By Jacob Katel
By Laurie Charles
By Nate "Igor" Smith
By Abel Folgar
By Kat Bein
By Jacob Katel
During the making of None Shall Pass — Aesop Rock's gentler, narrative-heavy new CD on Definitive Jux — the hip-hop MC moved from his beloved New York to San Francisco, got married, and turned 30. "So those were the three punches in the face I took," he says with a chuckle during a recent phone interview.
Rock flung himself across the country to be with his wife, Allyson Baker, guitarist for Bay Area band Parchman Farm. "It was kind of a blessing in disguise," he says. "I probably needed to get out of New York and didn't really realize it until I got out. When you're from New York, you feel like you're not allowed to live anywhere else."
But it was a New York-centric, street-poet sound that informed his 2001 Labor Days, the disc that shot Rock to underground fame upon its release. The album showcased his dense, hyperarticulate lyricism; when listeners could penetrate Rock's meaning, they found him mixing cocky rhymes with vivid imagery. On the album's masterpiece, "Daylight," Rock rapped, "While the triple-sixers' lassos keep angels roped in the basement, I walk the block with a halo and a stick poking your patience." His sonic innovation and fan base continued to grow with 2003's Bazooka Tooth, as well as various EPs over the years.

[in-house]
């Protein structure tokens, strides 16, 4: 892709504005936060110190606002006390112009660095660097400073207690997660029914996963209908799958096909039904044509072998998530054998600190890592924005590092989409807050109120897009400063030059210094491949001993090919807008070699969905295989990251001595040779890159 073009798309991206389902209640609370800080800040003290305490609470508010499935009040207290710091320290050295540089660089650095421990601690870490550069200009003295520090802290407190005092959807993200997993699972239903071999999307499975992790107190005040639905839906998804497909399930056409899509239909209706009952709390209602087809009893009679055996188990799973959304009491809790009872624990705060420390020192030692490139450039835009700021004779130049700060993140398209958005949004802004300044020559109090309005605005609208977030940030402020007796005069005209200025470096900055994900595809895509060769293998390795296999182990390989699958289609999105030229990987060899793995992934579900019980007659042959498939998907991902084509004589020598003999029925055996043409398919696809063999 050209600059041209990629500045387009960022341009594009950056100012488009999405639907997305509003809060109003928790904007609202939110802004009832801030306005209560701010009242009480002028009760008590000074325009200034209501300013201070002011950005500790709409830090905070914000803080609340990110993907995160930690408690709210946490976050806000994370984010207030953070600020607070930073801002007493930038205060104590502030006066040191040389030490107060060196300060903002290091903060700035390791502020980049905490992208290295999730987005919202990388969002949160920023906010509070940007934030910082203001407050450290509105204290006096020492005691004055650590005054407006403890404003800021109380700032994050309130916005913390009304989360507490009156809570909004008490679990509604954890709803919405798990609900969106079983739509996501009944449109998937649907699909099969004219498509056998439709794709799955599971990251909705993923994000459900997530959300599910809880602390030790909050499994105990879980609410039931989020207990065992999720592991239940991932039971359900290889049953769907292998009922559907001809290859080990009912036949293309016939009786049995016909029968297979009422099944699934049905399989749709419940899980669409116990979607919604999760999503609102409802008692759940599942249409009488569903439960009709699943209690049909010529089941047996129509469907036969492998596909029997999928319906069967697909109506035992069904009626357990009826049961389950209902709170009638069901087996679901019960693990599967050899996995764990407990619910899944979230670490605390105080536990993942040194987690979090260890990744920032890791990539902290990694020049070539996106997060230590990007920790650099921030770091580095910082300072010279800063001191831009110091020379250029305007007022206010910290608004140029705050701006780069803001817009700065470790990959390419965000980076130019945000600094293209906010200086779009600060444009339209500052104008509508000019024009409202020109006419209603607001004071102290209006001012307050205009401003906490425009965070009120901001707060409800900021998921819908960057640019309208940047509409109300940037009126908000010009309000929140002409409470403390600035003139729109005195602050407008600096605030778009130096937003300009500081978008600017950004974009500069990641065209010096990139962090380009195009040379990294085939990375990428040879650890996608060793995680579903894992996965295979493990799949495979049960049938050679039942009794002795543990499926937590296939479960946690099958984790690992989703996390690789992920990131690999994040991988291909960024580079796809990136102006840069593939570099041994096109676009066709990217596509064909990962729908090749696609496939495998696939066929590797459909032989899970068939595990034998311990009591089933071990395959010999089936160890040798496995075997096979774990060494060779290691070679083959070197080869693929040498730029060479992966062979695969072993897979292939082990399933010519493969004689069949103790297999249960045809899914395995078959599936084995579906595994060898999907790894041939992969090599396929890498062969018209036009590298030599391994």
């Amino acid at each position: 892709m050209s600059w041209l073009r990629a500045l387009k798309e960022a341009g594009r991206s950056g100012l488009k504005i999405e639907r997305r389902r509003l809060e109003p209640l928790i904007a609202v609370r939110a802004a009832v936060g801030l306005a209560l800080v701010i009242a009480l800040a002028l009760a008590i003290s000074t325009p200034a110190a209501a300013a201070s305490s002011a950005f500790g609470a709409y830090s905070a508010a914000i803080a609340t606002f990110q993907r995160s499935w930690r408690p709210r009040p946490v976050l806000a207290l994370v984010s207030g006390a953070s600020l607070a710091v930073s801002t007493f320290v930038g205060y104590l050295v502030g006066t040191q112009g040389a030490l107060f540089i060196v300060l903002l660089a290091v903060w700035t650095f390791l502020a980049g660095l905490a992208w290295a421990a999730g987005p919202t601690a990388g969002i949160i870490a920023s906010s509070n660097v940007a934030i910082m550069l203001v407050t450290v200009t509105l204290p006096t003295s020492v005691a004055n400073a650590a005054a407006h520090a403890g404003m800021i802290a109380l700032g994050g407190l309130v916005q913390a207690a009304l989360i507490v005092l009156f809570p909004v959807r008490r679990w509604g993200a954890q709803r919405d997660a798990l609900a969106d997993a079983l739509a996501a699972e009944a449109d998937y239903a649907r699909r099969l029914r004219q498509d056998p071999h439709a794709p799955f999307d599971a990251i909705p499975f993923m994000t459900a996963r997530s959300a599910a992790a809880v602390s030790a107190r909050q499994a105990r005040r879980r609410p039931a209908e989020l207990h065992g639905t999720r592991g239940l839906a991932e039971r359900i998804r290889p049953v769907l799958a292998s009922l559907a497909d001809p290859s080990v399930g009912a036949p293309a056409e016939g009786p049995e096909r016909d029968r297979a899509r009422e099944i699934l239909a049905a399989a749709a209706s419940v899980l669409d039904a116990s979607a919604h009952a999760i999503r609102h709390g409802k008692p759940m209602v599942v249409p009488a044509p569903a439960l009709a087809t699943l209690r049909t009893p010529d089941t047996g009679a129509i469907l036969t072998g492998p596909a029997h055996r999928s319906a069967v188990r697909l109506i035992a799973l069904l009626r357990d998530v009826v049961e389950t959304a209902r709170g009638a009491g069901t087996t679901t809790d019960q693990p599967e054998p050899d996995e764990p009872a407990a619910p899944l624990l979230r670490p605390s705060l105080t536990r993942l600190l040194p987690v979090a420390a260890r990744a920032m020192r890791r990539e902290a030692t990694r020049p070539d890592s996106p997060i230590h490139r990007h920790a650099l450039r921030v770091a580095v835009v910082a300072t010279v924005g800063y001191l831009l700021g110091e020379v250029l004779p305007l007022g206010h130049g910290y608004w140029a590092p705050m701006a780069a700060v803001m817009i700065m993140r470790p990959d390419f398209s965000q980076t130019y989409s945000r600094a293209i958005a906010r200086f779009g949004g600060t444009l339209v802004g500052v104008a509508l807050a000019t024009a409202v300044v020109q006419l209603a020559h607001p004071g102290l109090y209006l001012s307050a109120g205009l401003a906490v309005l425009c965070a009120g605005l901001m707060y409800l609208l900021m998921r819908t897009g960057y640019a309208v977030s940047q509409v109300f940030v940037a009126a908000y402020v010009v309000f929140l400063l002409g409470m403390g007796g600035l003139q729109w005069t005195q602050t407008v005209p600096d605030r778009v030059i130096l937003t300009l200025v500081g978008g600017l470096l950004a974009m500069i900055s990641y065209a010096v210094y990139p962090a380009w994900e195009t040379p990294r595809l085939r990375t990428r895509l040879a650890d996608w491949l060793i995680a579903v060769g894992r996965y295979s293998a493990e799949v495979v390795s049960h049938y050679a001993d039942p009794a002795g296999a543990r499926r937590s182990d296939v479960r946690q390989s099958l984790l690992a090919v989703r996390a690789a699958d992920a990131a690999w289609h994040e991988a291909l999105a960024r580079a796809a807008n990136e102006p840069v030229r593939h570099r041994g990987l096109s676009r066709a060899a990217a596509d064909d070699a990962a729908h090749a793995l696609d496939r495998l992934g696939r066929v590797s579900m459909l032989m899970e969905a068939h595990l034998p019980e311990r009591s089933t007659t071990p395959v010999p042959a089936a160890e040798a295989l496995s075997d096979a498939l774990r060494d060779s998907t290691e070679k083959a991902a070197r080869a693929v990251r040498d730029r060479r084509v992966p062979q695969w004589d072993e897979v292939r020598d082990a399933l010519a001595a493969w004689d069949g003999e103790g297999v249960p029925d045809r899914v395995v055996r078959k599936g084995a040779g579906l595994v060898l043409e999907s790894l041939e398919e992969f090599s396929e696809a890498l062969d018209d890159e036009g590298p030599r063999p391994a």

None Shall Pass shows a lyrical leap forward for Rock, showcasing his storytelling abilities in the form of semiautobiographical tales. On "Catacomb Kids," he spits, "I was a dark, dumb student, no hokey rookie daytrippin' on visions of chickens that looked like R. Crumb drew 'em/ They grew 'em in the royal dirt of Suffolk County's flooring with the blood of an alcoholic clergyman in his forearms." On the album's most compelling songs — the title track, "Fumes," and "The Harbor Is Yours" — Rock's tales evoke fear, nostalgia, and the horrible ecstasy that is youth.